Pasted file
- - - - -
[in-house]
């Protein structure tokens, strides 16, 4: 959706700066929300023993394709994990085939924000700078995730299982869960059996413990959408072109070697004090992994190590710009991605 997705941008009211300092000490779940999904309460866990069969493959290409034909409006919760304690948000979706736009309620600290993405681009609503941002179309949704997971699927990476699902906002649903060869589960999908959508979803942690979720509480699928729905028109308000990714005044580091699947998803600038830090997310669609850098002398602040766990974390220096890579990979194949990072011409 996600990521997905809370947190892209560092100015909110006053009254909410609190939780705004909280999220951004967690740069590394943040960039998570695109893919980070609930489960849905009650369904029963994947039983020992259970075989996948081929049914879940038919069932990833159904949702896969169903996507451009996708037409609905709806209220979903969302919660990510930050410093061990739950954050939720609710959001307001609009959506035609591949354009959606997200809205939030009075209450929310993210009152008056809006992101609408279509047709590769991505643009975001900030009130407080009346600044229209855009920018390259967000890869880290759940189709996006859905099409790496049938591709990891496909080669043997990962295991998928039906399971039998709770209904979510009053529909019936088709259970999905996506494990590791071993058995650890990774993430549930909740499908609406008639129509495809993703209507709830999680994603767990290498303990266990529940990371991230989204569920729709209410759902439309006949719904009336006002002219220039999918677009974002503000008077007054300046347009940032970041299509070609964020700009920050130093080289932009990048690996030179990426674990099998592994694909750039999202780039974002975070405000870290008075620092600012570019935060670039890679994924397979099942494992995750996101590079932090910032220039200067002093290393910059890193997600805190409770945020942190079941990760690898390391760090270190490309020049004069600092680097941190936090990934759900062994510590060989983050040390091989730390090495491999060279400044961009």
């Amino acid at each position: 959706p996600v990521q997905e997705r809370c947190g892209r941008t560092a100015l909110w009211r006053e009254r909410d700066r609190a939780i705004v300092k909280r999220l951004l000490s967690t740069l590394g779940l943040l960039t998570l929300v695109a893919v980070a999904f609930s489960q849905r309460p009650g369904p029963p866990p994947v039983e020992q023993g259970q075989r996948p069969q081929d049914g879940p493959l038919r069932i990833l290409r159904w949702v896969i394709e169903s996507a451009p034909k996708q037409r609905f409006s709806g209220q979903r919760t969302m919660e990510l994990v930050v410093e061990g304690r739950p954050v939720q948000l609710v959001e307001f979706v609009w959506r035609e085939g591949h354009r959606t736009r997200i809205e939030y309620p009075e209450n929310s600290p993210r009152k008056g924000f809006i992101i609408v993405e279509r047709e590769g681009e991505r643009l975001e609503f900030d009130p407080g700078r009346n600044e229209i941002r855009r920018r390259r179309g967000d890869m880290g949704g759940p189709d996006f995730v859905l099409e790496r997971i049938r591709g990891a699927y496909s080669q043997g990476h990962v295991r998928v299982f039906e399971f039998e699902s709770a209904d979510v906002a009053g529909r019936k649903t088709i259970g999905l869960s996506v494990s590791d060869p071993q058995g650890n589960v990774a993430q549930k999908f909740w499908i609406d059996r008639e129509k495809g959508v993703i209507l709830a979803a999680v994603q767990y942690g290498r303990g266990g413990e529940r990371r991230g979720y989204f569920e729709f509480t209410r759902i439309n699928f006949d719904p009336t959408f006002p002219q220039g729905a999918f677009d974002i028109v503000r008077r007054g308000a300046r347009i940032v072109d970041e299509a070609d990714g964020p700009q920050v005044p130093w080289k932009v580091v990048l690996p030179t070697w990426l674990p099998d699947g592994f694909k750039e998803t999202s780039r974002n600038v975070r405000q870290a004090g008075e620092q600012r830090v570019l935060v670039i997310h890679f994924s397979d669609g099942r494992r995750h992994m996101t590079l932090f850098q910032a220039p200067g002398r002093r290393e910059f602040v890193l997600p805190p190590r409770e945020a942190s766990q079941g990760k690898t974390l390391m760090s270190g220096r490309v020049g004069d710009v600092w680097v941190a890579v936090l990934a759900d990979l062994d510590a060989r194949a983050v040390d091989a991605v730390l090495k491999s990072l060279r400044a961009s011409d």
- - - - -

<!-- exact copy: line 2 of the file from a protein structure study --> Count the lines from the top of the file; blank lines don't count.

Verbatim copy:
């Protein structure tokens, strides 16, 4: 959706700066929300023993394709994990085939924000700078995730299982869960059996413990959408072109070697004090992994190590710009991605 997705941008009211300092000490779940999904309460866990069969493959290409034909409006919760304690948000979706736009309620600290993405681009609503941002179309949704997971699927990476699902906002649903060869589960999908959508979803942690979720509480699928729905028109308000990714005044580091699947998803600038830090997310669609850098002398602040766990974390220096890579990979194949990072011409 996600990521997905809370947190892209560092100015909110006053009254909410609190939780705004909280999220951004967690740069590394943040960039998570695109893919980070609930489960849905009650369904029963994947039983020992259970075989996948081929049914879940038919069932990833159904949702896969169903996507451009996708037409609905709806209220979903969302919660990510930050410093061990739950954050939720609710959001307001609009959506035609591949354009959606997200809205939030009075209450929310993210009152008056809006992101609408279509047709590769991505643009975001900030009130407080009346600044229209855009920018390259967000890869880290759940189709996006859905099409790496049938591709990891496909080669043997990962295991998928039906399971039998709770209904979510009053529909019936088709259970999905996506494990590791071993058995650890990774993430549930909740499908609406008639129509495809993703209507709830999680994603767990290498303990266990529940990371991230989204569920729709209410759902439309006949719904009336006002002219220039999918677009974002503000008077007054300046347009940032970041299509070609964020700009920050130093080289932009990048690996030179990426674990099998592994694909750039999202780039974002975070405000870290008075620092600012570019935060670039890679994924397979099942494992995750996101590079932090910032220039200067002093290393910059890193997600805190409770945020942190079941990760690898390391760090270190490309020049004069600092680097941190936090990934759900062994510590060989983050040390091989730390090495491999060279400044961009």